During a military briefing Friday, President Trump indicated he sent federal law enforcement officers to Portland to quell the nightly protests over police violence, and claimed Portland police were incapable of managing the protests themselves.
In the wake of the killing of George Floyd by police in Minneapolis in May, hundreds and sometimes thousands of protesters in Portland have taken to the streets nightly, with demonstrations often ending when police use violence to disperse the crowds of mostly nonviolent protesters.
Last month, Trump signed an executive order to protect monuments and statues from protests nationwide as well as combat criminal activity. In response, the Department of Homeland Security sent officers to Portland; Seattle; Washington, D.C.; and Gettysburg National Park in Pennsylvania, according to a DHS official who spoke on background. The official wouldn’t discuss additional locations, specific agencies or units, but did say that hundreds of federal law enforcement officers were deployed to areas around the country as a result of Trump’s executive order.
“A lot of this was a big push for the July 4 weekend,” the official said. “We’re still in an enhanced posture. We’re prepared for if there is more violence, we’re ready to deal with it.”
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The protests in Portland are largely centered around the Multnomah County Justice Center and the Mark O. Hatfield Federal Courthouse. The two buildings are next to one another in downtown Portland. Some protesters have thrown water bottles and shot fireworks near the buildings. Police and federal law enforcement have responded with indiscriminate use of tear gas, pepper spray and less-lethal impact munitions.
On Friday, Trump was attending a briefing at U.S. Southern Command in Doral, Florida about preventing the flow of drugs into the United States. About halfway through the briefing, Trump turned to Acting DHS Secretary Chad Wolf and asked for an update on the protests in Portland.
“We sent you there recently,” Trump said to Wolf. “It was out of control. The locals couldn’t handle it. And you people are handling it very nicely.”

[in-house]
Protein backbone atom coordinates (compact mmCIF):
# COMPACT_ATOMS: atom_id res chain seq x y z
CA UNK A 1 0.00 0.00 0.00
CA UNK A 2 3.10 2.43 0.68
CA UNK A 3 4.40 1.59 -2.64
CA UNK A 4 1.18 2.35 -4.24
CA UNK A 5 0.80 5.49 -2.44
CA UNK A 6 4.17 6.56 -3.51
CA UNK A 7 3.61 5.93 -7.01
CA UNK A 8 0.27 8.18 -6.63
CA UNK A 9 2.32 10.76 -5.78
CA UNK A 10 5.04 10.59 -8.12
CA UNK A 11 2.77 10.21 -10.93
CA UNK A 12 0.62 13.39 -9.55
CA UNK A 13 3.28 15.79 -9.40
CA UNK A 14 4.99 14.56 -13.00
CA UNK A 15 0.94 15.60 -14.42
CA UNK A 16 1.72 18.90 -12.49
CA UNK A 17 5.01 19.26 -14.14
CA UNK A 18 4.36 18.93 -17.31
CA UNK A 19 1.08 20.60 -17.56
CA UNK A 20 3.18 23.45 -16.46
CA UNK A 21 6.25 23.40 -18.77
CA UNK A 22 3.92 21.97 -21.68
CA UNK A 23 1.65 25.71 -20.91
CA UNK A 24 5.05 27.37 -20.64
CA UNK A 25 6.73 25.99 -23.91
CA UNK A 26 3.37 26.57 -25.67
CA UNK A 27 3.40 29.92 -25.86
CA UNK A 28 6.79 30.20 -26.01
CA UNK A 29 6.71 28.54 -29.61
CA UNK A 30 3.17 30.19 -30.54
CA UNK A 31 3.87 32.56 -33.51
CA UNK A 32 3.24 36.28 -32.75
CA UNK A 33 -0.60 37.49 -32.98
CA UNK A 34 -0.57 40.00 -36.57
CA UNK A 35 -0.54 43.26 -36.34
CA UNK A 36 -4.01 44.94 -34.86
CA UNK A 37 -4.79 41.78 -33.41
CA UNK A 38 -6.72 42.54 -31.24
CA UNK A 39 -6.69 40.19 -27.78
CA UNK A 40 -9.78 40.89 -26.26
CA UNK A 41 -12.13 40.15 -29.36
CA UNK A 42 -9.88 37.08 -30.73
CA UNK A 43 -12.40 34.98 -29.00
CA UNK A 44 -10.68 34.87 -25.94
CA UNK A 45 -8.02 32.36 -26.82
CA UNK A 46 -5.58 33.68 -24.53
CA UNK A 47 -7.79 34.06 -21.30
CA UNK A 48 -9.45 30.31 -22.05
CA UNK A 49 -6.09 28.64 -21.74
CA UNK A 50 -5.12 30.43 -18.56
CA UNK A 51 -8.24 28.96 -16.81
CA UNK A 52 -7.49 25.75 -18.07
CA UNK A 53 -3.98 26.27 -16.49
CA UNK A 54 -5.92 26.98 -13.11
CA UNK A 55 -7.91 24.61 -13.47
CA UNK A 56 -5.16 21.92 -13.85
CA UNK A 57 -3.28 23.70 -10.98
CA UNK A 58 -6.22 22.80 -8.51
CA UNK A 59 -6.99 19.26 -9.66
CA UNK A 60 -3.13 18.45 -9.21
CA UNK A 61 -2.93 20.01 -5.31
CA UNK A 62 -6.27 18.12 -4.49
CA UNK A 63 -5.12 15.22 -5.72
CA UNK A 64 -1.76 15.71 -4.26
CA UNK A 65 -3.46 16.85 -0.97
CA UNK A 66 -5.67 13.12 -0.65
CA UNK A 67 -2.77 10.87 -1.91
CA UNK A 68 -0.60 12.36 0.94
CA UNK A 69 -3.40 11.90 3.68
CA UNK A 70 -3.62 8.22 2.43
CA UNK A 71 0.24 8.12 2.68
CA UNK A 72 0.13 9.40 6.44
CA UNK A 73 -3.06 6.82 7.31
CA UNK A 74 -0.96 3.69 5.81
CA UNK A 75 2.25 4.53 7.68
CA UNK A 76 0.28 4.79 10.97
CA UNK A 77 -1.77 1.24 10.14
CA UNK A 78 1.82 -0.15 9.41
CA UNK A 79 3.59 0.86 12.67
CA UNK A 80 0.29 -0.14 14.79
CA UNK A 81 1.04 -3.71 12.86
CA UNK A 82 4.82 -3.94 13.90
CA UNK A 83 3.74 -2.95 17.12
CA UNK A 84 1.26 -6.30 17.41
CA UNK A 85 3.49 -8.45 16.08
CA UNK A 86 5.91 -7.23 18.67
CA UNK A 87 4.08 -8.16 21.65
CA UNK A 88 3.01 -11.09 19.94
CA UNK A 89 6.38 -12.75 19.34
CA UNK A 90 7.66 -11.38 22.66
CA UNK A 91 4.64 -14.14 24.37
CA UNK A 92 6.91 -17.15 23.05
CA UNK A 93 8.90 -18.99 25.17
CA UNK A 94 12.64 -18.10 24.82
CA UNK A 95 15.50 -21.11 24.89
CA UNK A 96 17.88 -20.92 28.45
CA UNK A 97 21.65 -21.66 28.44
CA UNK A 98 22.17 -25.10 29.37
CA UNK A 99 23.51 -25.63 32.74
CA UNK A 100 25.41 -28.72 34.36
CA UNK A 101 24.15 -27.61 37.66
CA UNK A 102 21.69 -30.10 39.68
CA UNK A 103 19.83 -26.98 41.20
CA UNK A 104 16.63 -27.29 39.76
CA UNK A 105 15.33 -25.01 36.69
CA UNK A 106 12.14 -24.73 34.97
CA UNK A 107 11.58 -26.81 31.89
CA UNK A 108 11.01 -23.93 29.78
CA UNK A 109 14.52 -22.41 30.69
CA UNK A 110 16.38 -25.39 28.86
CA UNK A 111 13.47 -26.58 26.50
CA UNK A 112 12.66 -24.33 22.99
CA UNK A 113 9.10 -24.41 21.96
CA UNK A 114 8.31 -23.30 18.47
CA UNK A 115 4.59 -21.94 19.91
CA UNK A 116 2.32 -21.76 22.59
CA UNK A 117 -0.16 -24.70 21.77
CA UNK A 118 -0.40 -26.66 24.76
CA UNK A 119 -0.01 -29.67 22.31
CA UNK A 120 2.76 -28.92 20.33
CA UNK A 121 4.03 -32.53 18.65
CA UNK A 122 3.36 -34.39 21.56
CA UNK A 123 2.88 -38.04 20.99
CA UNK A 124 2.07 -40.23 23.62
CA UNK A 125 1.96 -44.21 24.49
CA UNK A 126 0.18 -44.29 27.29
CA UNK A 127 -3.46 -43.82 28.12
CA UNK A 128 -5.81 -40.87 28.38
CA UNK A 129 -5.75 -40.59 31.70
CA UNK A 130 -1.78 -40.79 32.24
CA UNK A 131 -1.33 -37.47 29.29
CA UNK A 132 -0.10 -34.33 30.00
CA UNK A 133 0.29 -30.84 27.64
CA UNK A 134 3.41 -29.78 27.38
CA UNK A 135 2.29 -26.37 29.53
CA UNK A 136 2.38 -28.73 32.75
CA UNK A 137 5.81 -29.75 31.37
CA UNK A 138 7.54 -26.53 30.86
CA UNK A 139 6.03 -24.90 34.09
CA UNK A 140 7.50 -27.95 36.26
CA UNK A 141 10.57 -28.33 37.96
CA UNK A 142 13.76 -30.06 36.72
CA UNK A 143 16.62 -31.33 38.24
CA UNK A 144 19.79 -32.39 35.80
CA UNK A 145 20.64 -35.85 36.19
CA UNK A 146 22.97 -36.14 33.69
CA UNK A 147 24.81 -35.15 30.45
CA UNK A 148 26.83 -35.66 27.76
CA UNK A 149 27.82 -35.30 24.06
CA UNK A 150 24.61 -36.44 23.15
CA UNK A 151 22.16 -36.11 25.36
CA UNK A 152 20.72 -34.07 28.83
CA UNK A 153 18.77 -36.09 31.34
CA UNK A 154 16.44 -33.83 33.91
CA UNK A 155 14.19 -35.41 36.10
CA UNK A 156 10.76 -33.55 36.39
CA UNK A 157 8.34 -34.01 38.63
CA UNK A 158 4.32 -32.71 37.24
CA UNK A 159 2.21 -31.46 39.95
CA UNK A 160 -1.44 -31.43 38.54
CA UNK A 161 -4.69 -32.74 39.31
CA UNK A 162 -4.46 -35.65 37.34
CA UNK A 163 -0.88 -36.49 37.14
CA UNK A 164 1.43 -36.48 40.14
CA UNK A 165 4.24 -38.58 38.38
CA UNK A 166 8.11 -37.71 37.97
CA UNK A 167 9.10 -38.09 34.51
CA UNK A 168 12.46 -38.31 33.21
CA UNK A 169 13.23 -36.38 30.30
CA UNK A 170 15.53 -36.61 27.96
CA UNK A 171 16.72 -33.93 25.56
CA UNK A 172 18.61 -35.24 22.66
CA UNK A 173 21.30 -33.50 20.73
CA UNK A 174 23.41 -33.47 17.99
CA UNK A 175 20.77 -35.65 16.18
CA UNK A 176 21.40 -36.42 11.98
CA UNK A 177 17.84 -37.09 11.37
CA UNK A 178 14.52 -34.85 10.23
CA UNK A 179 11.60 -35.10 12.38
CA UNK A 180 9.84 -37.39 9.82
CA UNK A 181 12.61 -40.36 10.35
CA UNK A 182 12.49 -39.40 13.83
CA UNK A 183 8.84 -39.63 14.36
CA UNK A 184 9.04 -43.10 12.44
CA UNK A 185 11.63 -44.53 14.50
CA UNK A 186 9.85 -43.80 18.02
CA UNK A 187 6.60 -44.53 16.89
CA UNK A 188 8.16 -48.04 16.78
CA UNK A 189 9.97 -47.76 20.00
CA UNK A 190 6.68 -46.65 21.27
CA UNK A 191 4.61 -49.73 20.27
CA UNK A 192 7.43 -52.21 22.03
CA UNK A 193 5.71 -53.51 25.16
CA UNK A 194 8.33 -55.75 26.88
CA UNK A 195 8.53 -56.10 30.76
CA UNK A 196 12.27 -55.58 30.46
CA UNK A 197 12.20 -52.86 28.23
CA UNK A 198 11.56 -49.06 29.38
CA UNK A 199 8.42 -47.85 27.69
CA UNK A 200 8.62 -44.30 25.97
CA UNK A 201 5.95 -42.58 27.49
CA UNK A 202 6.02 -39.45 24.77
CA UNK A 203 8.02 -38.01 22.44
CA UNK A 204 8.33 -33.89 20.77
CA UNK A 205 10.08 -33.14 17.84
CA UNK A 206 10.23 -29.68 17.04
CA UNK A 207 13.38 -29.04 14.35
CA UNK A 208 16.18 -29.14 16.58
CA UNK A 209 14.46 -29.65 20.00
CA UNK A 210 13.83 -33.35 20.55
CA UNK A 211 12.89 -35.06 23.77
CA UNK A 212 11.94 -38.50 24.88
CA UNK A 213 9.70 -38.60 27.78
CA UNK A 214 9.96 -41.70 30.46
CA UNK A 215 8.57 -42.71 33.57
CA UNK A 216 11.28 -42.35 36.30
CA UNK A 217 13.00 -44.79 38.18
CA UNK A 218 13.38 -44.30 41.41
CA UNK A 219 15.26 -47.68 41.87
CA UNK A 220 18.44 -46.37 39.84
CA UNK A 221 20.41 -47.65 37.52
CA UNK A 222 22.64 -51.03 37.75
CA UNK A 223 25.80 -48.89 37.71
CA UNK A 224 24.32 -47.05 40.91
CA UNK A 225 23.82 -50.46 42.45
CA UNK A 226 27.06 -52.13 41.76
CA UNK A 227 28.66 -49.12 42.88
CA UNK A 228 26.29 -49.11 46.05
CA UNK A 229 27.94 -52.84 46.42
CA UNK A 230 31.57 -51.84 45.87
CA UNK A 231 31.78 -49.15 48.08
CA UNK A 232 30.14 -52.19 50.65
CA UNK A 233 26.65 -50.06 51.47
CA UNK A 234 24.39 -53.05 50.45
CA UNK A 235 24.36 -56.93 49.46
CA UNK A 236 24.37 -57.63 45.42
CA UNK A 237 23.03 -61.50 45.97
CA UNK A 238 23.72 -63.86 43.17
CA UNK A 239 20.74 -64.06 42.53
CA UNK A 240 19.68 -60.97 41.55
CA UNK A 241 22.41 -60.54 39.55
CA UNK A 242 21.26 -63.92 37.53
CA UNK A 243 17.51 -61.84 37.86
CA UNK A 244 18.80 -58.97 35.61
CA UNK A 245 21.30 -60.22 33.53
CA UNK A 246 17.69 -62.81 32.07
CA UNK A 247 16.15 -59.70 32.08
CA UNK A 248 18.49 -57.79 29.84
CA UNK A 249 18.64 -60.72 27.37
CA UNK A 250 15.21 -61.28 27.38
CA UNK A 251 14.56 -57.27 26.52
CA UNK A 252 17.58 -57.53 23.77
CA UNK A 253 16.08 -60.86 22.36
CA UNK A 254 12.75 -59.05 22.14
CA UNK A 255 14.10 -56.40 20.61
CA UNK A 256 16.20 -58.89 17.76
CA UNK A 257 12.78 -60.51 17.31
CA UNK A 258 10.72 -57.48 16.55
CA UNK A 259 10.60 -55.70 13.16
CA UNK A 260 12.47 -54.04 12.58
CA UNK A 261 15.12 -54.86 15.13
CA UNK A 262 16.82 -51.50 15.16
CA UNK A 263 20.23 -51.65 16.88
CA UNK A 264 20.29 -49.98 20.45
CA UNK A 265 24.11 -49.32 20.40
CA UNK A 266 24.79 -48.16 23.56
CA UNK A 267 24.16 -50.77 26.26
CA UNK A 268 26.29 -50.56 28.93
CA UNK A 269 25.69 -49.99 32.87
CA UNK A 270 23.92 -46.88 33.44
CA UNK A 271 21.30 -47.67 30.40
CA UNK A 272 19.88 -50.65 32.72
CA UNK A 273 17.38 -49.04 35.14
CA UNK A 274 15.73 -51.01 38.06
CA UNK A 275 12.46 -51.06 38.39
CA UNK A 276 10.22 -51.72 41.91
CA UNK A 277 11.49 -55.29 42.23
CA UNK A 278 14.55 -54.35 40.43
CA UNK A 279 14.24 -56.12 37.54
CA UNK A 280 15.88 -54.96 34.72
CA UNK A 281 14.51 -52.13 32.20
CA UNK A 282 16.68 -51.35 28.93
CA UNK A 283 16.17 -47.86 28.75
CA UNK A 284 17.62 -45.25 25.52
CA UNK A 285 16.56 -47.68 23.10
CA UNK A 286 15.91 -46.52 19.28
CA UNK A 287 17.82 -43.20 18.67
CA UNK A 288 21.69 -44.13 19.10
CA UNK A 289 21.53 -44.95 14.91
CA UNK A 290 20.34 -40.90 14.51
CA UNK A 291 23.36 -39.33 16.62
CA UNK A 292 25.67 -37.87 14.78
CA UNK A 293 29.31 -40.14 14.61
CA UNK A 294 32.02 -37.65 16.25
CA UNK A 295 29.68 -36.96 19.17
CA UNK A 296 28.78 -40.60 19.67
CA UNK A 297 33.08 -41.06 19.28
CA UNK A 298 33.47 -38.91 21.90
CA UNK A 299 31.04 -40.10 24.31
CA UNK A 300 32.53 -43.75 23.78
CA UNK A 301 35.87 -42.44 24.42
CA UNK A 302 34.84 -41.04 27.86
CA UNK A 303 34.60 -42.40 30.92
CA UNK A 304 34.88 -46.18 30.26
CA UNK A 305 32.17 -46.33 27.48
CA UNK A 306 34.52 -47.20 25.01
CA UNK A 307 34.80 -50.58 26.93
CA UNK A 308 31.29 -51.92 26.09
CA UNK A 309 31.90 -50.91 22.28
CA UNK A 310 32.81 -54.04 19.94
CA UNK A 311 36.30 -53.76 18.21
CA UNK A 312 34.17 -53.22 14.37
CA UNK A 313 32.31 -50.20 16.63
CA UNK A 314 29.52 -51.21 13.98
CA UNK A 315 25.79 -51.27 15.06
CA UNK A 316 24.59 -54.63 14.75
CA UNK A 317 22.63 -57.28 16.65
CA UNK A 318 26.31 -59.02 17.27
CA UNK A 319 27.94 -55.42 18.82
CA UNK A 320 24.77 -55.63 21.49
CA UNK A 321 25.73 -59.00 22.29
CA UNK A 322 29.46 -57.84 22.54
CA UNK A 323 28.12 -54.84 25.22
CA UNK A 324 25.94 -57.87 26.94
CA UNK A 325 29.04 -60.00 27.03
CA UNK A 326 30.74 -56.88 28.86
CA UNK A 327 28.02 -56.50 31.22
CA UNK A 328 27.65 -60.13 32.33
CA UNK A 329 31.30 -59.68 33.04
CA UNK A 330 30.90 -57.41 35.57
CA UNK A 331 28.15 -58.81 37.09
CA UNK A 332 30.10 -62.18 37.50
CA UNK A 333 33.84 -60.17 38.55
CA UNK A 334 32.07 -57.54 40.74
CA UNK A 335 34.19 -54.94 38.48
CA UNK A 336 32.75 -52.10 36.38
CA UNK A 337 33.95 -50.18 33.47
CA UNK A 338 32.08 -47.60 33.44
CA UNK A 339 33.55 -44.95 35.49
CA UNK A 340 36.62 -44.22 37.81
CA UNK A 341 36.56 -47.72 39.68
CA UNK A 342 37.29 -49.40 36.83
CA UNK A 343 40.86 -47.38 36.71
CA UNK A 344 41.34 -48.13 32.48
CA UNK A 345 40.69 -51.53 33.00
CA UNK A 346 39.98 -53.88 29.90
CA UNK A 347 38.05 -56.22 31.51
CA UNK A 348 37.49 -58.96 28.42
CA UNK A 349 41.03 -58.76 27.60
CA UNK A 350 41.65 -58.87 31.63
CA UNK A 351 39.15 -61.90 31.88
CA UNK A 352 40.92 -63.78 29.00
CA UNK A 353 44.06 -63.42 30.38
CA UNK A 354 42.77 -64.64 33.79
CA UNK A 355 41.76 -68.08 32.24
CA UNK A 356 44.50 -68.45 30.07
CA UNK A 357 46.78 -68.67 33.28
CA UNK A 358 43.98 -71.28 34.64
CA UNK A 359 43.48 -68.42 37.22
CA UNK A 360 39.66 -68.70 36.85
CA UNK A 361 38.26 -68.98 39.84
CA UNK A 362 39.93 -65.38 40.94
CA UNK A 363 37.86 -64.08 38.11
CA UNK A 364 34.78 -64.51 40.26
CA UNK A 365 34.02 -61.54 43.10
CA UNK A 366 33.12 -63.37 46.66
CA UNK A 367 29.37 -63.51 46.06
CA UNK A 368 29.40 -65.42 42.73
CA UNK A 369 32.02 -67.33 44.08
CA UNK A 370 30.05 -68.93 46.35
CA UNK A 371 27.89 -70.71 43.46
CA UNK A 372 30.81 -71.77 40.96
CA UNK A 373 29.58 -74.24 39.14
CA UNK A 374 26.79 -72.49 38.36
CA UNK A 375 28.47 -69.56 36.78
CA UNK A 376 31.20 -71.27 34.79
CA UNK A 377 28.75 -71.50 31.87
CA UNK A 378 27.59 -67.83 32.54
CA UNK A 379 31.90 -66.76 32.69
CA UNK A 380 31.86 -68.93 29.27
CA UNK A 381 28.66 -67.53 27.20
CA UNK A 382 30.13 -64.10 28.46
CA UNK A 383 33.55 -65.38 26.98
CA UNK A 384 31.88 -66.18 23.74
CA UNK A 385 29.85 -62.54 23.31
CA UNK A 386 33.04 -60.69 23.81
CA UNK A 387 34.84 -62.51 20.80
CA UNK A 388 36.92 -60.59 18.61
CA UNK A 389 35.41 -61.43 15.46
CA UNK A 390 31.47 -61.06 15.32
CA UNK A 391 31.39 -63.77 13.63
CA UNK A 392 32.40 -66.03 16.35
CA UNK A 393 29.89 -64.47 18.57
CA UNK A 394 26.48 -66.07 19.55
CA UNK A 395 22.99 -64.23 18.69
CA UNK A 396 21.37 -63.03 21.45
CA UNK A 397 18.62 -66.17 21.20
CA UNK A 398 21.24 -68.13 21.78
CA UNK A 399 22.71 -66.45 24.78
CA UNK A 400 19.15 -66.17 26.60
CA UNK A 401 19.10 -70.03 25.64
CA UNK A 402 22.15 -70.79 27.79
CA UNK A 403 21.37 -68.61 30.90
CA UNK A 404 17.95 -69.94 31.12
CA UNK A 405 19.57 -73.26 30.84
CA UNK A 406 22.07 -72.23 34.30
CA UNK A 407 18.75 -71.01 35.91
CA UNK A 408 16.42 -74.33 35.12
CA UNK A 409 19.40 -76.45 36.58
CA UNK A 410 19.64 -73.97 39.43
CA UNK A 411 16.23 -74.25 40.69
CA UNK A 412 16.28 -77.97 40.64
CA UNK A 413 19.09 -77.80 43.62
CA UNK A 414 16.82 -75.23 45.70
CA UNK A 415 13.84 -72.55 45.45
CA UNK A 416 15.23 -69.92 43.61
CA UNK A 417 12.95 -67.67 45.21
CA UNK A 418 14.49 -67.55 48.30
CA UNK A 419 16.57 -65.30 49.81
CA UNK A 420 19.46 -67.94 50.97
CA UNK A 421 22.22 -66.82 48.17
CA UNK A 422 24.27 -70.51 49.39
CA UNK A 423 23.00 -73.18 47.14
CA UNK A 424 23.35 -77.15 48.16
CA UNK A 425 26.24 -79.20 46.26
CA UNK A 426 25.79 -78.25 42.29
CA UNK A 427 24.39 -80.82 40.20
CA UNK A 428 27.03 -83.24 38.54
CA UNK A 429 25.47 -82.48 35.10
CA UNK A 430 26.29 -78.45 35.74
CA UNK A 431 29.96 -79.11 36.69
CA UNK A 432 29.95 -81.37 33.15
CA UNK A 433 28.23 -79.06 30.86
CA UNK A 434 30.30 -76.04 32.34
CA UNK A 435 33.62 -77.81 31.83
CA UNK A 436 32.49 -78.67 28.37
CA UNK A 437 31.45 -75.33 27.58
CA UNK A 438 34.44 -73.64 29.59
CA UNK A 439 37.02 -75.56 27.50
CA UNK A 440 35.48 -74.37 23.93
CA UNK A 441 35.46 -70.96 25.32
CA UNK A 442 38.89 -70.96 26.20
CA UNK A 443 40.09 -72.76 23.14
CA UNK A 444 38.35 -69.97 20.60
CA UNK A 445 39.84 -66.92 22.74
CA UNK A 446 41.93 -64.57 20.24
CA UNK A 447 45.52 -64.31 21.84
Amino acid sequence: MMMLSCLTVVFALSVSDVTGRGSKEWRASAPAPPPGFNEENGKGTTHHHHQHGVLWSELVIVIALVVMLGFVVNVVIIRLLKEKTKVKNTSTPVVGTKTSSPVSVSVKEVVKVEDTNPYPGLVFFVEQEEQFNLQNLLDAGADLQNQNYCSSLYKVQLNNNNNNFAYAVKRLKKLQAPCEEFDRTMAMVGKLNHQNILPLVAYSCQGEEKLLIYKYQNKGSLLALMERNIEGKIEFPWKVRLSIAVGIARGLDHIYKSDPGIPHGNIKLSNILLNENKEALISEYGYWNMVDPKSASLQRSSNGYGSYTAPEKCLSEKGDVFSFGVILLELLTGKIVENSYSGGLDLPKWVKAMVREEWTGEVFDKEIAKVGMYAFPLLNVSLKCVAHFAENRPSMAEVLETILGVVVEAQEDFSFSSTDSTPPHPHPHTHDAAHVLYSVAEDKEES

The Portland Police Bureau and Portland Mayor Ted Wheeler, the city’s police commissioner, declined to comment on the president’s remarks.
Wolf said DHS and the Department of Justice are “surging resources” in Portland. He told the president that has led to about a dozen arrests. The Department of Justice was not able to immediately verify that number.
“What we see in Portland is really a smaller example of what we see around the country regarding some of the civil unrest and the attacks on law enforcement,” Wolf said. “What you find in Portland is about five and a half weeks of continued violence against the federal courthouse.”
In addition to federal law enforcement officers already based in Portland, the federal government has sent officers from Customs and Border Protection’s Border Patrol Tactical Unit, known as BORTAC, and the U.S. Marshals Special Operations Group.
During Friday’s briefing, the protests in Portland were discussed for less than two minutes, before returning to drug enforcement. Wolf claimed there had been violence against officers in Portland. DHS later clarified Wolf was referring to fireworks shot toward officers as well as protesters pointing lasers at federal police. Several protesters in Portland were charged with assault on a federal officer because of those actions.
Wolf didn’t discuss the role officers have played in crowd control. On the Fourth of July, federal law enforcement, alongside PPB, cleared multiple city blocks west of the courthouse. In the days since, federal officers have swarmed individuals in Chapman Square, made arrests, then retreated back into the courthouse.